Monday, 9 March 2015

Diary writing

I've just finished reading Any Human Heart by William Boyd. (Thank you Roy for loaning this book to me. I finally got around to it and enjoyed every page).
The book takes the form of the diary of Logan Mountstuart from boyhood to old age. It is meticulously thought out so that it is clear to see how events in one part of his life have an impact on what happens to him at another stage. As in all lives. It is the story of a life that has contained tremendous high points - he meets Pablo Picasso and Ernest Hemmingway - and terrible lows - his experiences in WWII were bleak.

It's a big book, as a lifetime diary would be, divided into phases of life. Boyd seamlessly grows and ages a man in front of our reading eyes so that each phase of his life and his means of expressing it rings true.

Using the form of a diary enables characters from different times to communicate their story in one book, it allows for times when nothing happens and in the case of Any Human Heart it gives readers a view of someone's un-edited thoughts. A diary can juxtapose two or more different voices and can provide insight into real thoughts and opinions that contrast with what a person says and portrays.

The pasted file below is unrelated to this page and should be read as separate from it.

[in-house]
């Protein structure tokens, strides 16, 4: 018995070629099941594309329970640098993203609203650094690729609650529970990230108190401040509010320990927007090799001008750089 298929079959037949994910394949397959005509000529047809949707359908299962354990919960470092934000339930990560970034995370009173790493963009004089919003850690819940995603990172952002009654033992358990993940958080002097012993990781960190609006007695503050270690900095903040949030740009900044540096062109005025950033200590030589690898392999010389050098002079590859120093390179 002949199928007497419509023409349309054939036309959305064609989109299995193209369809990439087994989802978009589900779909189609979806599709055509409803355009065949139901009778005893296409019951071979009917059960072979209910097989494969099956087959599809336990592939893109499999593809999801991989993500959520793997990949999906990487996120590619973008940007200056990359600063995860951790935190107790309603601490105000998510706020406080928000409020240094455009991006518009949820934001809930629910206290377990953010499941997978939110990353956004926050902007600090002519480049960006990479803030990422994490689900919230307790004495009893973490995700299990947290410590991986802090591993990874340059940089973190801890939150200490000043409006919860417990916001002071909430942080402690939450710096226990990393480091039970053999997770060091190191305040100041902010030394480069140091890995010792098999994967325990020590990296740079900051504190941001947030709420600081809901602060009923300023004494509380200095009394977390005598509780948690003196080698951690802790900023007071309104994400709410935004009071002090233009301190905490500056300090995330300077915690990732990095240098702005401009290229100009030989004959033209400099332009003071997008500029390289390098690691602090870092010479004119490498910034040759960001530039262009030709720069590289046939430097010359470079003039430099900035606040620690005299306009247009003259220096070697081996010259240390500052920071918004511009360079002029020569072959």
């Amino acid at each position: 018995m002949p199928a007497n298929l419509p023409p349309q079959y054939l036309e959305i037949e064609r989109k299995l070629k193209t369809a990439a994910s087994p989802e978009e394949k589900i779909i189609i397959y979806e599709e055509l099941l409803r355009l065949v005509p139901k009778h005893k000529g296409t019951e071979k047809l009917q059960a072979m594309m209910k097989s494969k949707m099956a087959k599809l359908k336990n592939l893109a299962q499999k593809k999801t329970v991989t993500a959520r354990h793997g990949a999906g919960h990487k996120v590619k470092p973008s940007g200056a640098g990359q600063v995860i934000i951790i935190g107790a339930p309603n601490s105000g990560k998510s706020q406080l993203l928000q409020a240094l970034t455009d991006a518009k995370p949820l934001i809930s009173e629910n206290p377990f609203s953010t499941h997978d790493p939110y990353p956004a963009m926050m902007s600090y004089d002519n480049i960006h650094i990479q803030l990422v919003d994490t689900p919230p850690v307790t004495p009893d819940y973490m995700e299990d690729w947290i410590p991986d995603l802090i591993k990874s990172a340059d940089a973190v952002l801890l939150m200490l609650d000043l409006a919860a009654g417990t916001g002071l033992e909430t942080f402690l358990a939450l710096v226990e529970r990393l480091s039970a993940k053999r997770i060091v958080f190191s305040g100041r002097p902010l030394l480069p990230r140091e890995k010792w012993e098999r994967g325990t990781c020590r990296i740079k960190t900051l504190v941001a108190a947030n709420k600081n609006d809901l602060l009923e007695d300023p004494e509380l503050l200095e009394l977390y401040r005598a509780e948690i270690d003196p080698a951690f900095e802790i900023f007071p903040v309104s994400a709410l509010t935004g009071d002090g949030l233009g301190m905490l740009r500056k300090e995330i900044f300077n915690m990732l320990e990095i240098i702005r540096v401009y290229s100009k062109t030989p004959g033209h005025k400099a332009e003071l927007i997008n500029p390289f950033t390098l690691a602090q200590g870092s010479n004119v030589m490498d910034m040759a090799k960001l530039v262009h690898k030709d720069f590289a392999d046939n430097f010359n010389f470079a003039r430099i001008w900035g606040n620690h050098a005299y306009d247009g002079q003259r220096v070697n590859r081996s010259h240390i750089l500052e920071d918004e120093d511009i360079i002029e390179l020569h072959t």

Could you write your life story or anyone else's in the form of a diary?
Can you identify some other amazing works of fiction that have been written in the form of a diary?
Write a food or mood diary for yourself this week.
write a diary entry that sets out what you did on a particular day. Make sure you include your inner thoughts and motivations. It is the anomalies and flaws in characters that make readers bond with them. Reveal yours to show the different sides of your nature.